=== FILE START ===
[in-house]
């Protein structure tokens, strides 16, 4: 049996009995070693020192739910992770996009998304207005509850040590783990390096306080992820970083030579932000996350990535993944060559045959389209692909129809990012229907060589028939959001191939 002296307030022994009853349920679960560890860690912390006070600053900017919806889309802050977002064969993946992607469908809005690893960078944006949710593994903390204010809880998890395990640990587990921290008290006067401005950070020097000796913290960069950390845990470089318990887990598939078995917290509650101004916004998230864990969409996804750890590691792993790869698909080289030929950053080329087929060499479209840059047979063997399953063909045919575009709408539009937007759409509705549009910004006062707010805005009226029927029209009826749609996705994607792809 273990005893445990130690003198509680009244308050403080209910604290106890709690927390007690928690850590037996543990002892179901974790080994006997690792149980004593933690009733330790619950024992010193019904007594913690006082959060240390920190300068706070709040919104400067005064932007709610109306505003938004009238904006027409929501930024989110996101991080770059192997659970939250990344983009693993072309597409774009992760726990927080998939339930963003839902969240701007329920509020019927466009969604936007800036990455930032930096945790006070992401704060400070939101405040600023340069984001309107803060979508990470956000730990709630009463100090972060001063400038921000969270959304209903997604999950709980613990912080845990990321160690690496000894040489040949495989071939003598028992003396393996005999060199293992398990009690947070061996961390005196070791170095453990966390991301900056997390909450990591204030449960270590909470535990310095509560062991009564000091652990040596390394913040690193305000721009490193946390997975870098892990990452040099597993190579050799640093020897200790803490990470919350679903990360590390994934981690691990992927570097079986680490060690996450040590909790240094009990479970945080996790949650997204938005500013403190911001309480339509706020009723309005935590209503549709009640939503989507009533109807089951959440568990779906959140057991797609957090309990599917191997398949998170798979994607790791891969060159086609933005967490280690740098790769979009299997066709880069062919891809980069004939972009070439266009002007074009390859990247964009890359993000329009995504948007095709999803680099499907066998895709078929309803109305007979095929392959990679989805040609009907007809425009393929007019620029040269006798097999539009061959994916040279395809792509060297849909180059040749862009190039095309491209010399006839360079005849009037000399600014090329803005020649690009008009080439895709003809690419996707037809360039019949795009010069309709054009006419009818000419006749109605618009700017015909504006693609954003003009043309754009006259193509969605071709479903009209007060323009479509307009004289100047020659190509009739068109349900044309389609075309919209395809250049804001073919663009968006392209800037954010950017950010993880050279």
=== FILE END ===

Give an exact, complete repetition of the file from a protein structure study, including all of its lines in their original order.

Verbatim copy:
[in-house]
């Protein structure tokens, strides 16, 4: 049996009995070693020192739910992770996009998304207005509850040590783990390096306080992820970083030579932000996350990535993944060559045959389209692909129809990012229907060589028939959001191939 002296307030022994009853349920679960560890860690912390006070600053900017919806889309802050977002064969993946992607469908809005690893960078944006949710593994903390204010809880998890395990640990587990921290008290006067401005950070020097000796913290960069950390845990470089318990887990598939078995917290509650101004916004998230864990969409996804750890590691792993790869698909080289030929950053080329087929060499479209840059047979063997399953063909045919575009709408539009937007759409509705549009910004006062707010805005009226029927029209009826749609996705994607792809 273990005893445990130690003198509680009244308050403080209910604290106890709690927390007690928690850590037996543990002892179901974790080994006997690792149980004593933690009733330790619950024992010193019904007594913690006082959060240390920190300068706070709040919104400067005064932007709610109306505003938004009238904006027409929501930024989110996101991080770059192997659970939250990344983009693993072309597409774009992760726990927080998939339930963003839902969240701007329920509020019927466009969604936007800036990455930032930096945790006070992401704060400070939101405040600023340069984001309107803060979508990470956000730990709630009463100090972060001063400038921000969270959304209903997604999950709980613990912080845990990321160690690496000894040489040949495989071939003598028992003396393996005999060199293992398990009690947070061996961390005196070791170095453990966390991301900056997390909450990591204030449960270590909470535990310095509560062991009564000091652990040596390394913040690193305000721009490193946390997975870098892990990452040099597993190579050799640093020897200790803490990470919350679903990360590390994934981690691990992927570097079986680490060690996450040590909790240094009990479970945080996790949650997204938005500013403190911001309480339509706020009723309005935590209503549709009640939503989507009533109807089951959440568990779906959140057991797609957090309990599917191997398949998170798979994607790791891969060159086609933005967490280690740098790769979009299997066709880069062919891809980069004939972009070439266009002007074009390859990247964009890359993000329009995504948007095709999803680099499907066998895709078929309803109305007979095929392959990679989805040609009907007809425009393929007019620029040269006798097999539009061959994916040279395809792509060297849909180059040749862009190039095309491209010399006839360079005849009037000399600014090329803005020649690009008009080439895709003809690419996707037809360039019949795009010069309709054009006419009818000419006749109605618009700017015909504006693609954003003009043309754009006259193509969605071709479903009209007060323009479509307009004289100047020659190509009739068109349900044309389609075309919209395809250049804001073919663009968006392209800037954010950017950010993880050279």